First Dark contributor meetup
On Friday we had our first contributor meetup. Thirteen folks showed up to a zoom call to discuss how to contribute to Dark.
Obviously, the point of the conversation was to get to know each other. We're all hanging out in the #contributors channel, but the room isn't super chatty so talking in person (or whatever counts for in-person on Zoom) is helpful to get to know one another.
One of the big topics was how to do bigger projects. Most folks had fixed some small bugs or added some tests, and were quite interested to contribute bigger features that would solve problems that were annoying them.
The first of these was GraphQL. Folks wanted to be able to easily create GraphQL backends in Dark, which is obviously a great idea. I hope that folks will be able to create Dark backends using any protocol that makes sense to them, like GraphQL, gRPC, Thrift, etc, in addition to the REST APIs they can build now.
So what's the blocker here? Well, there's probably two. First, we need to design this; we need to figure out what GraphQL means in the Dark world. My instinct is that it's tied to types (which don't properly exist yet), and to DBs (which should use types but use schemas instead right now). But I'm not expert in GraphQL, and have never really used it beyond "hello world" apps, which means that making a really good GraphQL design for Dark is something that someone else would need to do.
Secondly, there is a lot on my plate right now, and GraphQL isn't near the top. So for this to happen, someone else needs to drive it. I certainly have the bandwidth to help someone drive this if they're interested (and a few people in the call certainly were, both for GraphQL and the other things I mention here), but I only have so much space in my head for things I'm personally driving.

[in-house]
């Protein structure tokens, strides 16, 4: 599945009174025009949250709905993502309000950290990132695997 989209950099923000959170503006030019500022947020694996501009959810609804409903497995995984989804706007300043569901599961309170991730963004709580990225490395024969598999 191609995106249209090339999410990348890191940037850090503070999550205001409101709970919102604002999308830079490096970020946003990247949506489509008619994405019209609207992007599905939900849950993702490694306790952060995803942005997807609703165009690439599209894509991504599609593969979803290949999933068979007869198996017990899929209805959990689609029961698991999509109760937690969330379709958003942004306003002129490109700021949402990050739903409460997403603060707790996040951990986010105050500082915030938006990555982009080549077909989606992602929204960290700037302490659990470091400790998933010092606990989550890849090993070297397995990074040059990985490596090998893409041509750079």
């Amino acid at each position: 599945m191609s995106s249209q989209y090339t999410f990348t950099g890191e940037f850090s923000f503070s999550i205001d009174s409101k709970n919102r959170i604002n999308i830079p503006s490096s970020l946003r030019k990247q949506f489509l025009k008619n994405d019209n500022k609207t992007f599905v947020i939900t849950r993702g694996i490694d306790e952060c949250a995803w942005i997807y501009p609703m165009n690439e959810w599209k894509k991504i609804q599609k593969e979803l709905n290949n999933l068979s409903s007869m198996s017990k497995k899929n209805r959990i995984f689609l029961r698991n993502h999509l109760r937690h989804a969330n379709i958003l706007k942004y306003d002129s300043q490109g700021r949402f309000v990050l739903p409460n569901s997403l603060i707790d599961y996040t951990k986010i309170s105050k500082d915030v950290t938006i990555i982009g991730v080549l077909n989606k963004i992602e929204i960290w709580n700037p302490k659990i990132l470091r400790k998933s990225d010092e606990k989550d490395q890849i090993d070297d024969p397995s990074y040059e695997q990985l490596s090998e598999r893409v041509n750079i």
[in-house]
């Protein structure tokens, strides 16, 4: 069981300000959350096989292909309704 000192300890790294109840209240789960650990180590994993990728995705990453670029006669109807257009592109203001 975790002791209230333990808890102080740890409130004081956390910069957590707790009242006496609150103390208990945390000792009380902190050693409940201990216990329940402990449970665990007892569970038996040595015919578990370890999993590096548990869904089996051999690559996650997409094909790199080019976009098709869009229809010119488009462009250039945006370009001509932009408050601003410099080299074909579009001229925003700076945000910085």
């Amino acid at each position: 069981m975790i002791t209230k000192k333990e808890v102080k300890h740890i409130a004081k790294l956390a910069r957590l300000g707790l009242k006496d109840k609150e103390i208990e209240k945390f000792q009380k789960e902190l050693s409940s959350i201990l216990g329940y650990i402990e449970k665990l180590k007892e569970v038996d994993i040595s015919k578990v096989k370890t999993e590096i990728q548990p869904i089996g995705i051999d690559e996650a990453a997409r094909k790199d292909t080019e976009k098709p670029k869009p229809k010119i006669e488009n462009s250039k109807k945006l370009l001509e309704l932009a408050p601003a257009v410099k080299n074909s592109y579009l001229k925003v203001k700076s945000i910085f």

I think this basically counts for most things in Dark: if someone steps forward to design something and drive it forward, there's a lot of latitude to do so, and I'm willing to put in the time to help.
We also discussed expanding the language. There's quite a few language features in the issue tracker already, and there's probably a need to add more. Dark needs tuples, enums, a type checker, characters, statements, refs, polymorphic types, more patterns to match, and string interpolation. We also currently have our Dictionaries and Records as a single concept, which is obviously (and predictably) bad.
This brings up an interesting question: how to trade off people's interest in contributing with the existing Dark vision. The Dark language is pretty much designed, though it is far from complete.
While that's not true for other parts of the platform, it is the case that there is a high-level vision for Dark (which is not necessarily well-articulated) which each new feature needs to fit into. Working with contributors to design new features will likely help expose that vision, so that's a great place to spend time.
The final area we discussed contributions was around Datastores: folks wanted to add default values for schemas, and build DB migrations, both of which are very valuable. They are blocked by an awkward step though: Datastores have schemas, but they should be specified using types instead.
Contributing with other skillsets
Something else that came up was about contributing if you don't want to write OCaml/ReasonML. While there are existing docs about contributing in other languages or other ways, folks were also interested in helping spread Dark by writing about it, helping it spread, and other kinds of "content marketing". All of which is very welcome!
Next contributor meeting
Folks seemed excited to meet every 2-3 weeks, though people asked to move it a bit later (7am is early for US west coast folks) and to do it on a weekend. The weekend-vs-weekday thing is a bit tricky: we want to be inclusive to folks who are using Dark for work and don't have time on weekends, but also to people who aren't using Dark for work and can't take time during the workday. So we'll maybe try alternating. The next one is Saturday, August 8th.
You can sign up for Dark here, and check out our progress in these features in our contributor Slack or by watching our GitHub repo. Comment here or on Twitter.